The State calls Jason Waller again. Waller testified earlier in the trial. The State and Waller go over numerous photographs showing what is believed to be blood stains inside the vehicle. Waller testifies that the stains were swabbed and tested for blood. The State also asks Waller to unpack evidence like the actual seat and headrest cushions that were removed from the vehicle. Waller testifies there were strong indications that the vehicle had been cleaned, but there were still numerous stains inside.
The defense questions Waller about why detectives were only looking for items with Masters' name on them inside the car. Waller says he already knew Vaughn owned the car, so any evidentiary paperwork that linked the owner of the car to his own car didn't have as much significance as paperwork belonging to another person being inside the car.
The State calls Robert Greg Hilbig. Hilbig works at the Texas DPS crime lab in Tyler. He says his lab processed evidence collected in this case. The State asks Hilbig to unpack evidence that has been previously published to the jury, like the victim's clothing. Hilbig and Laura Beasley both testify as laboratory experts from DPS. Hilbig is from the Tyler office and Beasley is from Garland.
Beasley explains to the jury what she does, what DNA is, what a partial profile and a full profile is, etc. Beasley worked to get DNA profiles from the victim's hair and blood stains on the victim's clothing. Though Beasley could not get a full profile she says it's likely the blood on the victim's shirt is the victim's blood. Beasley says the likelihood of the profile of the blood found on the victim's shirt being someone else's at random is 1 in 3,890 for whites, 1 in 980 for blacks and 1 in 531 for Hispanics.
Beasley testifies that she compares the stains on the victim's clothes to two blood stains extracted from the Blue Toyota Camry and one blood stain extracted from the crime scene. She says all three stains matched the partial profiles on the victim's clothing. Beasley testifies that none of the blood stains tested were the blood of Mr. Masters.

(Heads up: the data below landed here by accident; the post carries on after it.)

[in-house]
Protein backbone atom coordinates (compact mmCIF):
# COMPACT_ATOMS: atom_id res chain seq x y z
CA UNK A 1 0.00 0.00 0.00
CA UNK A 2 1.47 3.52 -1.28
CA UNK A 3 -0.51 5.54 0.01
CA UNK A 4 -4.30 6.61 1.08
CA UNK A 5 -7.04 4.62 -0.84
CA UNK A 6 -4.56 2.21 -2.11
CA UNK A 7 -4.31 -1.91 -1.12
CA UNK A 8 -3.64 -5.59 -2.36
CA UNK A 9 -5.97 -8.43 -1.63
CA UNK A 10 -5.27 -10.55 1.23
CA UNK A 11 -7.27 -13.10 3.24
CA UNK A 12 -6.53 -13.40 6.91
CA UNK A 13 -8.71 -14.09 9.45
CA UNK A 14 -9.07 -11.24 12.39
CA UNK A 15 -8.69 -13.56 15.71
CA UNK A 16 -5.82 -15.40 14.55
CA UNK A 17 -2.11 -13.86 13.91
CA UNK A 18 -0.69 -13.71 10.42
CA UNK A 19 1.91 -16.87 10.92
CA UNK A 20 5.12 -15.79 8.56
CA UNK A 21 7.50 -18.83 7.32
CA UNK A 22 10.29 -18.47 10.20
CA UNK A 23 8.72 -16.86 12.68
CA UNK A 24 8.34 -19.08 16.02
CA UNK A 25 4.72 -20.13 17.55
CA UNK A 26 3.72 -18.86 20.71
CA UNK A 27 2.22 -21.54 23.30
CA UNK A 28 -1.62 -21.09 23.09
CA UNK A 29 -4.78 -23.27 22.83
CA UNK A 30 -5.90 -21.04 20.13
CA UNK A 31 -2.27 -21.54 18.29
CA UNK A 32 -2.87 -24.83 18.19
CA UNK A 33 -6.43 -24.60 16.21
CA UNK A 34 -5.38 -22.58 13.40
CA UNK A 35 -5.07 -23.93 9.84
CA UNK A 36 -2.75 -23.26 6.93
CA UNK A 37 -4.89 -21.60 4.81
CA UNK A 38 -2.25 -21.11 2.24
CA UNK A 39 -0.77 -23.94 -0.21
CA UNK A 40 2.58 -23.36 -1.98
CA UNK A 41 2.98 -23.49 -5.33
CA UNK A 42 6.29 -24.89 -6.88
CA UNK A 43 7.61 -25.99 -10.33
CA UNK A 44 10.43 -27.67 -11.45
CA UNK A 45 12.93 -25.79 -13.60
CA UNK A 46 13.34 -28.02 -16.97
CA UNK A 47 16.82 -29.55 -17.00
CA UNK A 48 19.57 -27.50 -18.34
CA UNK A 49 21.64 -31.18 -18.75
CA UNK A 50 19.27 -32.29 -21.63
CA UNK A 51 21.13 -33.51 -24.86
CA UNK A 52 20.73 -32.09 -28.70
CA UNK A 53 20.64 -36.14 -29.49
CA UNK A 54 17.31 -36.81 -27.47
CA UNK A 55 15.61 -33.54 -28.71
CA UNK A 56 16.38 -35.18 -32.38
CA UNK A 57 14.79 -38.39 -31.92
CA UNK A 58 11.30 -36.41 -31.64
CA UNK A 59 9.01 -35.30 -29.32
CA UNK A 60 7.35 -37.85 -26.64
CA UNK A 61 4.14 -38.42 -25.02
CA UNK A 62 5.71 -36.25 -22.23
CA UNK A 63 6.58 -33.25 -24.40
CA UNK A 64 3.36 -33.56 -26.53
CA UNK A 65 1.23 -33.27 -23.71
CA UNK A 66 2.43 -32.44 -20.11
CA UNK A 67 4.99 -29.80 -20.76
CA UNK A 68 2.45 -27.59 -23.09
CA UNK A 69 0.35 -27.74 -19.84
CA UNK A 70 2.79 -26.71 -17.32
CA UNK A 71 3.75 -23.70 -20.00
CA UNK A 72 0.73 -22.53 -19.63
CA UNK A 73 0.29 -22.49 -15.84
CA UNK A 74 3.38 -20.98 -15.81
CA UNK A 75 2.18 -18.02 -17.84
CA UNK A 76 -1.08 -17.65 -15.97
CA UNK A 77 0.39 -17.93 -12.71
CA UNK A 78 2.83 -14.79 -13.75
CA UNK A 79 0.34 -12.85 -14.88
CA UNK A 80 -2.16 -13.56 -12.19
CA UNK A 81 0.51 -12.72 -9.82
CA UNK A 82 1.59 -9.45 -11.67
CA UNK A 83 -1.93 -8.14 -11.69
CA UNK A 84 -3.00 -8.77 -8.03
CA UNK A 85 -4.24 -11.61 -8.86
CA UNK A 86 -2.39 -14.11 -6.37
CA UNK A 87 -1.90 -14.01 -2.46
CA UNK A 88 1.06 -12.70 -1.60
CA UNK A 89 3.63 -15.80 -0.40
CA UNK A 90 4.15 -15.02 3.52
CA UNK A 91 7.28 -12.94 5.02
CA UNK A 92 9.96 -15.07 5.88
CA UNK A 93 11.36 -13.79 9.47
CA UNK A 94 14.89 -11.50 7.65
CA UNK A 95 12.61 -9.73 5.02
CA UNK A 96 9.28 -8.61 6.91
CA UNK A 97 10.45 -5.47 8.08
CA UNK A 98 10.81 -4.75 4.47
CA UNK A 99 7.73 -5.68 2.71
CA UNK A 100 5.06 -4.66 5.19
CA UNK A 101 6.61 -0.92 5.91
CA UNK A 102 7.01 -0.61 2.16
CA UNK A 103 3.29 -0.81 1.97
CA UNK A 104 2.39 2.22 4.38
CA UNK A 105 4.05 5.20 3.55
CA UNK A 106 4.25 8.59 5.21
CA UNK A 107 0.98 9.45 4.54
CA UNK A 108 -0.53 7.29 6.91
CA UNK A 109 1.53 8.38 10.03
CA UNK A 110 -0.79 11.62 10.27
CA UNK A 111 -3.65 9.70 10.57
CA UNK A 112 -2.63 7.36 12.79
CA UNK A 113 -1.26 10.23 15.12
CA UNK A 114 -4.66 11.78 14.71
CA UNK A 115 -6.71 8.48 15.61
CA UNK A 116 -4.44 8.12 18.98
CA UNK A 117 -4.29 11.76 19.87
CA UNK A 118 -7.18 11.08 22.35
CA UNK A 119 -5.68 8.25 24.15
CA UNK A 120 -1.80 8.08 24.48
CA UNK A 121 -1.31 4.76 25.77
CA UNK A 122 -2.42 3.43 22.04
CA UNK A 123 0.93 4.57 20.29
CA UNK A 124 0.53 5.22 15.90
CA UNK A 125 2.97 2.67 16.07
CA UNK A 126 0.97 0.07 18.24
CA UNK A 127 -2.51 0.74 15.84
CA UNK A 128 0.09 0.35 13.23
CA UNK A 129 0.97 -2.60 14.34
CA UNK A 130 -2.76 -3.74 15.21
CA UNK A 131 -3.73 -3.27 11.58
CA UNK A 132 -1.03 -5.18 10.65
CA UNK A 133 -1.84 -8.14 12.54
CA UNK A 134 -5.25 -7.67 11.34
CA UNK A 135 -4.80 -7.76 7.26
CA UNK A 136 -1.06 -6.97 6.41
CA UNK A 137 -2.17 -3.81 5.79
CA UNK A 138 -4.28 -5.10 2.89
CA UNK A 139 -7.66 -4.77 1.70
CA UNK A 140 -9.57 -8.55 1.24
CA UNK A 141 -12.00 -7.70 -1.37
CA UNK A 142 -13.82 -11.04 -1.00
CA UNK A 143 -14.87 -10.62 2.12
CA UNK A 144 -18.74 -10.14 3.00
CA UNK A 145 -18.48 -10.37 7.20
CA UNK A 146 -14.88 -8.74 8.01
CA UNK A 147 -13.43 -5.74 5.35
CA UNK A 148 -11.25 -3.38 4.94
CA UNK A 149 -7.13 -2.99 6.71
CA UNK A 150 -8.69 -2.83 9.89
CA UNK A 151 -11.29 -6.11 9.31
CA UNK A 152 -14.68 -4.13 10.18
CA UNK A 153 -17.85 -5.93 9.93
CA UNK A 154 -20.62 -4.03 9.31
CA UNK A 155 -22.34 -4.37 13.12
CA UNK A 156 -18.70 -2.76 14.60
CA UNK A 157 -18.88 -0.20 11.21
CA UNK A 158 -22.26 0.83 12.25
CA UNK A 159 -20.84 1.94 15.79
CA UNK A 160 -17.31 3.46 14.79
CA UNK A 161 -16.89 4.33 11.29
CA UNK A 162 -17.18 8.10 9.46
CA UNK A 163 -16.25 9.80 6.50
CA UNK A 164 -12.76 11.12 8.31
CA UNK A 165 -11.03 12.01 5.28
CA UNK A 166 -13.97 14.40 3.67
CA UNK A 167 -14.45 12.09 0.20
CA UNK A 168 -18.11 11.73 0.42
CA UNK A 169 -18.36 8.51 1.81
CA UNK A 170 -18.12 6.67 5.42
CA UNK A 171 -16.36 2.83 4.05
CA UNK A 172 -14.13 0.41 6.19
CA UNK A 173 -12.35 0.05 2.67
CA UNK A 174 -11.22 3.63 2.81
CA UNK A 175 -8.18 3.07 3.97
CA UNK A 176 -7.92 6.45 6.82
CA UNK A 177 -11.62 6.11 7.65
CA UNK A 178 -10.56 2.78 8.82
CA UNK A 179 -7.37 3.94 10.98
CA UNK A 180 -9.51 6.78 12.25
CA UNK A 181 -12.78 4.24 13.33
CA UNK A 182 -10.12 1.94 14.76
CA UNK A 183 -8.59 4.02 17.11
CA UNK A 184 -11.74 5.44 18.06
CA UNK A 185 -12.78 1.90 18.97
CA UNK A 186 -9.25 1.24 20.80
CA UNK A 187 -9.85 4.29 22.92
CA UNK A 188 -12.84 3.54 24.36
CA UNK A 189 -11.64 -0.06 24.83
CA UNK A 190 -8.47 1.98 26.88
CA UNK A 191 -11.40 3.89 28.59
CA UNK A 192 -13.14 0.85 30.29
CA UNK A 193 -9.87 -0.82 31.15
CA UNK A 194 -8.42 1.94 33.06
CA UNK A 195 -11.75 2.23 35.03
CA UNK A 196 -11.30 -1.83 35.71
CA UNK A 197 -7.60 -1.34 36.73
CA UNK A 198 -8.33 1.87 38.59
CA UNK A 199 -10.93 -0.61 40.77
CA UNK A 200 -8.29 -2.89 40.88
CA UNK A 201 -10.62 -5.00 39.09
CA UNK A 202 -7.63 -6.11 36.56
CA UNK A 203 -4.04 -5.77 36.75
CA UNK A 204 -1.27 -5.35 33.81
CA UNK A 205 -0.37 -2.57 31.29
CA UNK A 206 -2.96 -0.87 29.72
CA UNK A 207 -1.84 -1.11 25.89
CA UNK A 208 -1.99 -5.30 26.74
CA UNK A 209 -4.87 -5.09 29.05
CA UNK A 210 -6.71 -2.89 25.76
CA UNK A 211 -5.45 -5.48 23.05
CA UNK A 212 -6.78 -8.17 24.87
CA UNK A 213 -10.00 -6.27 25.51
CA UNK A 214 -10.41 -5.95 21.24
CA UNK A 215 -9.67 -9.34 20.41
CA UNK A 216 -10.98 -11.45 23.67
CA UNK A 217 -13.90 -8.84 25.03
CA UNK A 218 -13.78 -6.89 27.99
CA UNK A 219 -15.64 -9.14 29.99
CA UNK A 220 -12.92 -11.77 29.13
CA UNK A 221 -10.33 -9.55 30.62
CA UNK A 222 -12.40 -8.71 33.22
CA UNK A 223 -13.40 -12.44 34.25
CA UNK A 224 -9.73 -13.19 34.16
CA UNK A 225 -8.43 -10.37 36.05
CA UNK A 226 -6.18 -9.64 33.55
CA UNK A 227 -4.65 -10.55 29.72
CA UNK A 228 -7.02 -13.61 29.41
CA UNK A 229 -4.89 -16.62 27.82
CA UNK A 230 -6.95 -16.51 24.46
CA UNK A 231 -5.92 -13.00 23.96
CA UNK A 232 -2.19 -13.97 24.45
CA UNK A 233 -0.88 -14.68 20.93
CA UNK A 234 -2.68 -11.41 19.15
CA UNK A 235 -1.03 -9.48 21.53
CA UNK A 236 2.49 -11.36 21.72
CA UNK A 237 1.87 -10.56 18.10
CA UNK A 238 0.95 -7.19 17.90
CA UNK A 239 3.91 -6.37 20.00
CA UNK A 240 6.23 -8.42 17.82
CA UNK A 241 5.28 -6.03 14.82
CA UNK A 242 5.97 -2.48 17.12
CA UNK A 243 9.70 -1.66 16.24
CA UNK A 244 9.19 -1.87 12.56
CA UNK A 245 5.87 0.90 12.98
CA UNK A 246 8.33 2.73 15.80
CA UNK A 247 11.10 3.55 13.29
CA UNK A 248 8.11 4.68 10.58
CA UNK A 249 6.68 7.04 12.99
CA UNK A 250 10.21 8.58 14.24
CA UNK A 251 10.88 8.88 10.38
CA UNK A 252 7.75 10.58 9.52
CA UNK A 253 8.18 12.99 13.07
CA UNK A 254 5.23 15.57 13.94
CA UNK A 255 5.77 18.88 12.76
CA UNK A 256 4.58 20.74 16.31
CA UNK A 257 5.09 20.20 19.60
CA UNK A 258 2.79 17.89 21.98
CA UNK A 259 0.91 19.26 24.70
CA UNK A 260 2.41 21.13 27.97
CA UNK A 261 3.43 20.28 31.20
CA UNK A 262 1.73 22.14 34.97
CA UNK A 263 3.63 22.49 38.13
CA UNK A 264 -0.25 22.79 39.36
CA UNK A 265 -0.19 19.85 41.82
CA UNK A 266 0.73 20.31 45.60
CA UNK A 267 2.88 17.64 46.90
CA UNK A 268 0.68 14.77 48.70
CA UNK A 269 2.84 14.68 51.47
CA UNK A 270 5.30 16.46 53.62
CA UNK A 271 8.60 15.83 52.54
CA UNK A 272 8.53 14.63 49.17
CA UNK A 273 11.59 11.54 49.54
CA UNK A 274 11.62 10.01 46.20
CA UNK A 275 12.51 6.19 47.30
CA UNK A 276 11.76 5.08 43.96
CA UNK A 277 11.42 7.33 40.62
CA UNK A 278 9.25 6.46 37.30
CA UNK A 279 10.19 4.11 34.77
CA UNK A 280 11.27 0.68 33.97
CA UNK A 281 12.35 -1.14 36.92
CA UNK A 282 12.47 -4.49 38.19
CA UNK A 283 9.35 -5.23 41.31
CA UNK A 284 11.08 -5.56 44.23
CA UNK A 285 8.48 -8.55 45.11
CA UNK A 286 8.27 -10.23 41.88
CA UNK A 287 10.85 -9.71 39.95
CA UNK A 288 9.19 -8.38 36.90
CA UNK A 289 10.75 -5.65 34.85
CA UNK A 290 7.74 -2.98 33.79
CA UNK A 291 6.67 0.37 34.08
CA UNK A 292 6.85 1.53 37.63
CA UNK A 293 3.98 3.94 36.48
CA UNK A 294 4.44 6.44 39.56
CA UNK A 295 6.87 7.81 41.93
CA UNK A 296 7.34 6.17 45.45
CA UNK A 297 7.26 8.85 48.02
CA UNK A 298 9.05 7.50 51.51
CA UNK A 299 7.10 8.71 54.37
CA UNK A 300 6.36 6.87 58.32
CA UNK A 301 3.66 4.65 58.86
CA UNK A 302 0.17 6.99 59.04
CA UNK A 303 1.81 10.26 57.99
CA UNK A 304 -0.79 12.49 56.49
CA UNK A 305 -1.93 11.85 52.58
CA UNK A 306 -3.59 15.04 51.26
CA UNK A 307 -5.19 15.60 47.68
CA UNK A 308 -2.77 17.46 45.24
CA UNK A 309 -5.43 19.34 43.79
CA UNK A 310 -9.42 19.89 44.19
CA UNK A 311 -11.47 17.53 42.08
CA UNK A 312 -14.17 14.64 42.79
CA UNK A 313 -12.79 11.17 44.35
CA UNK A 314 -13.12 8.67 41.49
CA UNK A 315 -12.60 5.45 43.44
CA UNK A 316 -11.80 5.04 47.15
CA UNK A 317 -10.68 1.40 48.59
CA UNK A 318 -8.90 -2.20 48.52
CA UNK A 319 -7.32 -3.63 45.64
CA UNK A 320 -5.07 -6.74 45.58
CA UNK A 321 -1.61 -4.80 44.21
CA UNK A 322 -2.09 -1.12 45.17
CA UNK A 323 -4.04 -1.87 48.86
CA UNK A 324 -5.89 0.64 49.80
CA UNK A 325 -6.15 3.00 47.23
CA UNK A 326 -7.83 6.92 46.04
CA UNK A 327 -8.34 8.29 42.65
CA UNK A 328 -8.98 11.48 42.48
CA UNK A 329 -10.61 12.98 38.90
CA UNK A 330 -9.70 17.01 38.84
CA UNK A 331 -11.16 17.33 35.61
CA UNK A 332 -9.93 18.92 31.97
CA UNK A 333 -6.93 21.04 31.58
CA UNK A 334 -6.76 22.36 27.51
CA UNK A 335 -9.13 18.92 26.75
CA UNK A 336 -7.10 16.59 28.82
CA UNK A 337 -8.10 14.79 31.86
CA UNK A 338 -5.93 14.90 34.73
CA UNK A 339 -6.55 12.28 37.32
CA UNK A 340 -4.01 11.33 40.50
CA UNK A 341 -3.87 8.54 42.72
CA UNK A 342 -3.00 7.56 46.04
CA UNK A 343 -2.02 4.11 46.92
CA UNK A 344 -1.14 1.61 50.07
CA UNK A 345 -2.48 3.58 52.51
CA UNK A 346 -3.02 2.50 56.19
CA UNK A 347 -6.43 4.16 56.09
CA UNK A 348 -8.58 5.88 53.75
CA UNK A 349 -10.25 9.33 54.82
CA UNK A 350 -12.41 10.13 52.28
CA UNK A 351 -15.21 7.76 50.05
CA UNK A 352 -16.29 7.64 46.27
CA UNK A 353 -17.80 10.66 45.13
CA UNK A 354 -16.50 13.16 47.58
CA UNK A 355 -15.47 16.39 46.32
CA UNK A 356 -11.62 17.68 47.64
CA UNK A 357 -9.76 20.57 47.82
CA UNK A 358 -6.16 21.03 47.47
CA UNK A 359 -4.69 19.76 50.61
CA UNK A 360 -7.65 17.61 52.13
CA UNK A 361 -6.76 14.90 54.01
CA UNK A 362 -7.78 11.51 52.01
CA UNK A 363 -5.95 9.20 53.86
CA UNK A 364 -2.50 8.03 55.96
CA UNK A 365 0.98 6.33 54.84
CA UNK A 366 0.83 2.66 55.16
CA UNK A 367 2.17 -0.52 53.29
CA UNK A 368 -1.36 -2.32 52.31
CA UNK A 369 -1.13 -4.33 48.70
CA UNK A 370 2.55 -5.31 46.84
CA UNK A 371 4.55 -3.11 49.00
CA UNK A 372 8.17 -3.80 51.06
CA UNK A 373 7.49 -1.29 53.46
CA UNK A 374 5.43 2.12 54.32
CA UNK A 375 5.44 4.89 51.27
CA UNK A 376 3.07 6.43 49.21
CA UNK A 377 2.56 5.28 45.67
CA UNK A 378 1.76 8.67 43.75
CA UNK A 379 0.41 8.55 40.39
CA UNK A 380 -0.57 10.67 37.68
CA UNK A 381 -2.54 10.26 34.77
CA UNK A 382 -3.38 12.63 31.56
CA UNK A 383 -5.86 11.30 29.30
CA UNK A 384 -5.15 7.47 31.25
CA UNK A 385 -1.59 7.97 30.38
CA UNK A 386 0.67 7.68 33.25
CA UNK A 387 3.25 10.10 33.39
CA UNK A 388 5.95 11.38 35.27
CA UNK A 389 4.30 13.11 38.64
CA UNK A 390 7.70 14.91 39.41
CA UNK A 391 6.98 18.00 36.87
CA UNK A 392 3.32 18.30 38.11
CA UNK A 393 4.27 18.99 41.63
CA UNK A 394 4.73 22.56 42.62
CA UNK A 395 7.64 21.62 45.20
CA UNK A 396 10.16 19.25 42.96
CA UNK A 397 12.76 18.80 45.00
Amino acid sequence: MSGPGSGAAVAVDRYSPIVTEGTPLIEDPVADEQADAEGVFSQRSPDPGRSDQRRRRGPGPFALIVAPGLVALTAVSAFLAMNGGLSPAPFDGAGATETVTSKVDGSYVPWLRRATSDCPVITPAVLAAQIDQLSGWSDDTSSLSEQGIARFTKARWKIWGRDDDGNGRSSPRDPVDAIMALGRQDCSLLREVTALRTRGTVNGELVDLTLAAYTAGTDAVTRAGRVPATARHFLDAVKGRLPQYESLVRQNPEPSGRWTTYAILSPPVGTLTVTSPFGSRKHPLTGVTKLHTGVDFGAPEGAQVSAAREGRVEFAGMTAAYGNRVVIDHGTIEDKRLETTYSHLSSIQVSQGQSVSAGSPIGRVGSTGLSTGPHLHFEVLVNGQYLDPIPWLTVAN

Judge Kennedy calls for a 10 minute recess.
The State calls Pat Hendrix. Hendrix is now the chief of police for the city of Troup. In 1999, Hendrix worked for the Smith County Sheriff's Office. Hendrix testifies regarding the arrest of Shams Masters. Hendrix says Masters became loud and belligerent after officials put handcuffs on him. The State shows the jury a photo of Masters when he was arrested in 1999. The defense asks Hendrix if Masters resisted arrest. Hendrix says "not physically."
The State rests their case.
The jury is escorted from the courtroom.
The defense makes a motion saying no evidence has been presented that puts Masters at the scene of the crime. "There is no evidence that sustains one element of this offense. It should not go to a jury," says defense attorney Thompson.
The State says they have proven all parts of the indictment.
Judge Kennedy says the trial will continue and it is now the defense's turn to take over the case. Judge Kennedy asks Masters if he has had the opportunity to discuss with his lawyers whether or not he would like to testify. He says he has not discussed that with them. Judge Kennedy says she will give Masters and his attorneys 10 more minutes to decide if he will testify before the jury.
Masters and his two attorneys become very involved in conversation and eventually come to an decision.
Masters elects not to testify before the jury.
The defense calls Jeff Johnston. Johnston is in TDC serving a sentence for delivery of methamphetamine.
Johnston says he knew Young through the drug trading and dealing business. Johnston says he gave Young rides on a regular basis. He says he considered them to be friends and confidants. He says he saw many people buy drugs from Young. Johnston says on a few different occasions he took Young to a trail to the abandoned house where he kept his drugs. The defense asks Johnston if he is familiar with where Kilo's body was found. He says he thinks so. Johnston testifies that he thinks Kilo's body was found near the drug stash. Johnston testifies that he doesn't think he was the only one who knew where Kilo kept his drugs.
Both sides are expected to make their closing arguments on Monday.
Shams Masters Day 5
The defense is still calling witnesses this afternoon. While the defense left off Friday with detective Roscoe on the stand, they've chosen to take a witness out of order. The defense calls Aaron Vaughn. Vaughn says over the weekend he was able to review some recordings and transcripts of a 1999 interview with Detective Roscoe.